Are you ready for targeted RPT?



Radiation oncology is about to change. If the last 20 years heralded a technological revolution in external beam delivery, the next 10 years will see the incorporation of targeted radiopharmaceutical therapy (RPT) into everyday practice. It’s already happening. In July 2022, ASTRO published their RPT framework for trainees and prioritized RPT as “a leading area for new therapeutic development”.  Just this past year, the first targeted RPT agent for prostate cancer, Pluvicto (Lu-177), gained FDA approval, and hundreds of clinics throughout the United States have started using it.

Cellular radiation targeting emerged from our deep understanding of biochemistry and the specific biomarkers present on the surface of cancer cells. New RPT agents target cell surface biomarkers by using molecules designed to carry a lethal radioactive payload directly to individual cells. In theory, if the targeting is specific to just cancer cells, we can selectively deliver therapeutic radiation doses on a cellular level with the hope of leaving adjacent normal cells relatively unscathed. Pluvicto uses this strategy. It targets prostate specific membrane antigen (PSMA) and delivers a radioactive payload to castrate resistant metastatic prostate cancer, and patients are seeing an overall survival benefit from this approach.

Where does medical physics fit in? Targeted RPT is currently managed by nuclear medicine in most community practice settings, but it doesn’t take much of a mental leap to realize that every medical physics discipline is involved with, perhaps, therapeutic medical physics lagging the farthest behind (mostly from lack of proximity to the actual procedure). Soon, a successful course of RPT will involve a careful, multidisciplinary approach.

A physicist servicing as a radiation safety officer (RSO) will need to setup a new program for RPT and maintain regulatory requirements and/or NRC regulations.  The RSO needs to perform dose calibrator QA and calibration create infusion protocols, patient release criteria and instructions, decay storage instructions, and policies for radiation contamination control.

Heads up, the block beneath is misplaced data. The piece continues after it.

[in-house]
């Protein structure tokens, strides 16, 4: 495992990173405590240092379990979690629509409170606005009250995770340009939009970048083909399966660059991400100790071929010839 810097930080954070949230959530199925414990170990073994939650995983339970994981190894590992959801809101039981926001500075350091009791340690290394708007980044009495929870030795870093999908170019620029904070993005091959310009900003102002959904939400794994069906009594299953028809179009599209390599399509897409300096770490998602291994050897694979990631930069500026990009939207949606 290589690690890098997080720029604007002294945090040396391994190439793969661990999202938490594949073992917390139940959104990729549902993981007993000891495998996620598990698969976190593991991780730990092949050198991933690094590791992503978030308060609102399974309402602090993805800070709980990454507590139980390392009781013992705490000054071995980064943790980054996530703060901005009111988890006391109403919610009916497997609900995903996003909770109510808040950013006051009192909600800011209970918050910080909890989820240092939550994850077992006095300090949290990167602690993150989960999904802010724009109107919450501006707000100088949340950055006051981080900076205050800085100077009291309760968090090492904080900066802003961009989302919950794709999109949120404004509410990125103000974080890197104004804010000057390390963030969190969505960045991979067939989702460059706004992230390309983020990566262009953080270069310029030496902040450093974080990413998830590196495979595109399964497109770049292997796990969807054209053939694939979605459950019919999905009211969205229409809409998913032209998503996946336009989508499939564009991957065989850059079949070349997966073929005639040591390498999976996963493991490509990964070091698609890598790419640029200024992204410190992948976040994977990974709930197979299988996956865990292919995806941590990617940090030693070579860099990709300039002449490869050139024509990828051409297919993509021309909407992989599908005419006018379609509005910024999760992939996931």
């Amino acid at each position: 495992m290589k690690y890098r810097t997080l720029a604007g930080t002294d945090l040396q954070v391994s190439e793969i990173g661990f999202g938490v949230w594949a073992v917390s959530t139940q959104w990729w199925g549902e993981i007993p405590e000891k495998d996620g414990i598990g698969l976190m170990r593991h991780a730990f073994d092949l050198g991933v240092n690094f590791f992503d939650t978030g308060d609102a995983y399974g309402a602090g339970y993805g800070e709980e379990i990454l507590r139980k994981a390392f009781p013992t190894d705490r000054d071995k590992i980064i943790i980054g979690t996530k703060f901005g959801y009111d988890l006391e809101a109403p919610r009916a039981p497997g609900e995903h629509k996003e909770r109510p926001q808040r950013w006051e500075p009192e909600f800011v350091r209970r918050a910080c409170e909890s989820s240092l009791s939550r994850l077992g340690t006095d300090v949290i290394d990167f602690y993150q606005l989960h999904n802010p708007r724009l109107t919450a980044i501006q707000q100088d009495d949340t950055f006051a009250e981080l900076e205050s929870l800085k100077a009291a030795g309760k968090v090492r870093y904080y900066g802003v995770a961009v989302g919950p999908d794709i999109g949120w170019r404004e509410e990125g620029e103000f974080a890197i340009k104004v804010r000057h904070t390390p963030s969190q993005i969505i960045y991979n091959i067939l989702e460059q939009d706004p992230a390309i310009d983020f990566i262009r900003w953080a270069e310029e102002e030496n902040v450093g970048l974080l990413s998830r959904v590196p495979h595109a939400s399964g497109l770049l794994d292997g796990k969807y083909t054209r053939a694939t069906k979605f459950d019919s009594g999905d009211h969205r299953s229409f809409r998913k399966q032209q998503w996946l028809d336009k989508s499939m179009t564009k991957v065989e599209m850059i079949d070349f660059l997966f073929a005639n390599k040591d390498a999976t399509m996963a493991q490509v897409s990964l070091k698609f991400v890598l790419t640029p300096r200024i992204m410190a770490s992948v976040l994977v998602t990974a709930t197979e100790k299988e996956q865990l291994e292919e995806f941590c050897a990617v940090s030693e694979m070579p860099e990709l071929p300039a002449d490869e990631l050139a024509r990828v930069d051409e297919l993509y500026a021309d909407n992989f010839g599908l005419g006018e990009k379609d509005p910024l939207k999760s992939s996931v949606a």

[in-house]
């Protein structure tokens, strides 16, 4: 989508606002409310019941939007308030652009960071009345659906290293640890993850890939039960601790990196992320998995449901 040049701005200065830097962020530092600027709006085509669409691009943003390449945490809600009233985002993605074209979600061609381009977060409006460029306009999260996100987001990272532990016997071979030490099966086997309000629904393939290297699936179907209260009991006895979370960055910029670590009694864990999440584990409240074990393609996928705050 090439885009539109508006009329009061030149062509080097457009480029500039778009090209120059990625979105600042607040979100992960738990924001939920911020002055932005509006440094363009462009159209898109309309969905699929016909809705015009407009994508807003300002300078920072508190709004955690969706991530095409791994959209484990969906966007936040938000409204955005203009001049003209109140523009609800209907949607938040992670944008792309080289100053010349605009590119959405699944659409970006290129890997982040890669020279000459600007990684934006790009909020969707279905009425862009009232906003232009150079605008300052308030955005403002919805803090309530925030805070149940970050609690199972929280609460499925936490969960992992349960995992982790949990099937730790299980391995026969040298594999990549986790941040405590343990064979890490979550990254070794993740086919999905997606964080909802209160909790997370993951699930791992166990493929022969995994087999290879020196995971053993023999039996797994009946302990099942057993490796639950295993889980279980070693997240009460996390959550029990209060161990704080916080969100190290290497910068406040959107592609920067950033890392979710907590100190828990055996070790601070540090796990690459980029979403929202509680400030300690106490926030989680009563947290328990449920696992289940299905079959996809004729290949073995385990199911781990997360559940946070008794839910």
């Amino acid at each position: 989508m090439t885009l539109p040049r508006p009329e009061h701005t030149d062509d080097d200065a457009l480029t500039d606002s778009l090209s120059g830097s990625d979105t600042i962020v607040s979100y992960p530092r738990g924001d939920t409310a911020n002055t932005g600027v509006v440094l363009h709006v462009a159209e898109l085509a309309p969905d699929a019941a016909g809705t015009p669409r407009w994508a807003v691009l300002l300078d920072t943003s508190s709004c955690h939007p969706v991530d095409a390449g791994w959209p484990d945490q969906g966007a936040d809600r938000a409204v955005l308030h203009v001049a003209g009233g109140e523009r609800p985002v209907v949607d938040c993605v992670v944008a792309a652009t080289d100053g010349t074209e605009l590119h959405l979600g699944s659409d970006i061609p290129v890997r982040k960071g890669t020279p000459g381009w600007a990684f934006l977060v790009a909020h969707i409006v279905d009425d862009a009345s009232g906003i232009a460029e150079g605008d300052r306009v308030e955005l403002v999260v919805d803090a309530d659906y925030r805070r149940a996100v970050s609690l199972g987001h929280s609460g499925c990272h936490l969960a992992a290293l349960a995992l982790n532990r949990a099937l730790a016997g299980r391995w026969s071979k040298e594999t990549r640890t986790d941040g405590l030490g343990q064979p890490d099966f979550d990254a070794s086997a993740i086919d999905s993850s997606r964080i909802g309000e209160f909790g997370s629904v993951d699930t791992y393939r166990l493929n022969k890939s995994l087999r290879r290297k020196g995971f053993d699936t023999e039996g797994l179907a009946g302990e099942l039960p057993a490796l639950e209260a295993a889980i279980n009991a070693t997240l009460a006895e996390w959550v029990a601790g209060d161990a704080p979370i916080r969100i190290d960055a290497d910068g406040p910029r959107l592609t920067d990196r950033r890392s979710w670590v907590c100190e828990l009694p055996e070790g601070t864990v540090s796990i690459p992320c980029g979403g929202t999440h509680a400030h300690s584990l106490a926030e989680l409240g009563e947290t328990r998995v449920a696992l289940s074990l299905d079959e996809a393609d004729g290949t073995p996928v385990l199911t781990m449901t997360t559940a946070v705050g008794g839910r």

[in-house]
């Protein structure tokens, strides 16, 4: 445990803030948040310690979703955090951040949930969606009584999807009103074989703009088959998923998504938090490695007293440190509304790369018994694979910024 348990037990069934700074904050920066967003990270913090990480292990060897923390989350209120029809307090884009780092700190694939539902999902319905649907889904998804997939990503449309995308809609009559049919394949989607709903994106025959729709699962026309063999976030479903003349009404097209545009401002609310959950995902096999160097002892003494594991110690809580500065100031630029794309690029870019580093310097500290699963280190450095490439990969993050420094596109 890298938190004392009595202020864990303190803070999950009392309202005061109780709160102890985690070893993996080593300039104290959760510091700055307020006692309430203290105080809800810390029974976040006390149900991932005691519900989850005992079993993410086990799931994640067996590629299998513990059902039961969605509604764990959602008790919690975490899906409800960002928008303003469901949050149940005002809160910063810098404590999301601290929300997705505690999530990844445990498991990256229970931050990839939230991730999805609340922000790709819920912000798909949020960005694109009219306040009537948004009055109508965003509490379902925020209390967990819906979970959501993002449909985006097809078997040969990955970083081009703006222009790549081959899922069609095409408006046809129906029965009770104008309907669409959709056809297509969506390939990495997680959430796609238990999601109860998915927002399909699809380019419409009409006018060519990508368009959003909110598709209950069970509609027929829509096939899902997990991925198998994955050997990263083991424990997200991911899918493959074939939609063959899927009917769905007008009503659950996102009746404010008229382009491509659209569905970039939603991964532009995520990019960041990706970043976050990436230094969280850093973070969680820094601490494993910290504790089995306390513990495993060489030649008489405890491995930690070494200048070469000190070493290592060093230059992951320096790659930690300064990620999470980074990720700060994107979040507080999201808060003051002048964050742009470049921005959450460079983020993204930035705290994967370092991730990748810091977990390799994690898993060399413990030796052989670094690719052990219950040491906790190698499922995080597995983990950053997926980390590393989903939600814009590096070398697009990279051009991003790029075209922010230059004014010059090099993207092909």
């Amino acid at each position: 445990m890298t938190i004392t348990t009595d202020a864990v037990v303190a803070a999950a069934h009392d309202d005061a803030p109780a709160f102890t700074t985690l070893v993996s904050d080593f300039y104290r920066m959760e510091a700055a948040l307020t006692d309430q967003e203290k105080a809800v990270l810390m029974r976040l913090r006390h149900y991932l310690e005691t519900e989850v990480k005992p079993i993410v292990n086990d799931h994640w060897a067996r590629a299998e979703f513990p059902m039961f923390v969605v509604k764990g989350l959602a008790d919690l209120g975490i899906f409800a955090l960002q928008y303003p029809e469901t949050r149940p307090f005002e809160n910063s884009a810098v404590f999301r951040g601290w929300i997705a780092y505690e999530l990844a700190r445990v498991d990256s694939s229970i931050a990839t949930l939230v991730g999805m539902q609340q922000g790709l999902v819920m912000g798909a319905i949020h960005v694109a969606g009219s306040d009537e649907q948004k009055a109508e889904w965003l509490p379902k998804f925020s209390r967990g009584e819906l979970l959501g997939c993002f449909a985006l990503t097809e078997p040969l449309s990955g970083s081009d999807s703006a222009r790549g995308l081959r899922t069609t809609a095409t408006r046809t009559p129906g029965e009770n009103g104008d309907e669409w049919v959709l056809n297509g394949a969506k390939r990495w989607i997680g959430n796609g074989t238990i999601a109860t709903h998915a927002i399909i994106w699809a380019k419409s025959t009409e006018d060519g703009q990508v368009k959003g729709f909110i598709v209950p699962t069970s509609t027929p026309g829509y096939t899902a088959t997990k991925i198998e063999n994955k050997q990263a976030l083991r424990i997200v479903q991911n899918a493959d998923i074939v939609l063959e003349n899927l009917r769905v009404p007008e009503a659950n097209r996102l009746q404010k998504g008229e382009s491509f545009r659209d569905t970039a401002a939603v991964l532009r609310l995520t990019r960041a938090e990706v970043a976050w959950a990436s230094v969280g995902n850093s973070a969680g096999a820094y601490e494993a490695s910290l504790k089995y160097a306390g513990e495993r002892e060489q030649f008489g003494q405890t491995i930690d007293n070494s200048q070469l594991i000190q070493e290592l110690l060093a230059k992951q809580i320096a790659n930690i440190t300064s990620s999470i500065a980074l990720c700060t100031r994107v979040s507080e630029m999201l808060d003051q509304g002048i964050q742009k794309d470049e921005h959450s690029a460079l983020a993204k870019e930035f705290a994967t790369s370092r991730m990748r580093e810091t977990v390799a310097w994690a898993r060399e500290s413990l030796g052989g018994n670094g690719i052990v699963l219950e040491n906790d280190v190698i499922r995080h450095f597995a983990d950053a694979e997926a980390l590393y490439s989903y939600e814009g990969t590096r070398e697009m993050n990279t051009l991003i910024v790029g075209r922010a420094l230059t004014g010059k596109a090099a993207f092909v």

An Imaging physicist needs to oversee SPECT/CT & PET/CT quantification, calibration, QA, and prepare the Nuclear Medicine Department for a new way of thinking with patient imaging over multiple time points.

The therapy physicist needs to consider prospective treatment planning which includes time integrated activity curve fitting and multiple timepoint image registration that ultimately results in an isodose plan to use not only for the patient’s RPT but will become increasingly necessary for retreatment with external beam.

Targeted RPT is in its infancy, but the future applications seem to be limitless. Many late-stage clinical trials are finishing for indications beyond metastatic prostate cancer. Pharmaceutical companies are operating under the assumption that within 10 years, 50% of solid tumors will be candidates for targeted RPT, likely as part of combined modality therapy. Many therapeutic medical physicists will encounter targeted RPT for the first time when a physician walks into their office and presents a patient who needs their external beam dose summed with their recent targeted RPT dose. Are you ready?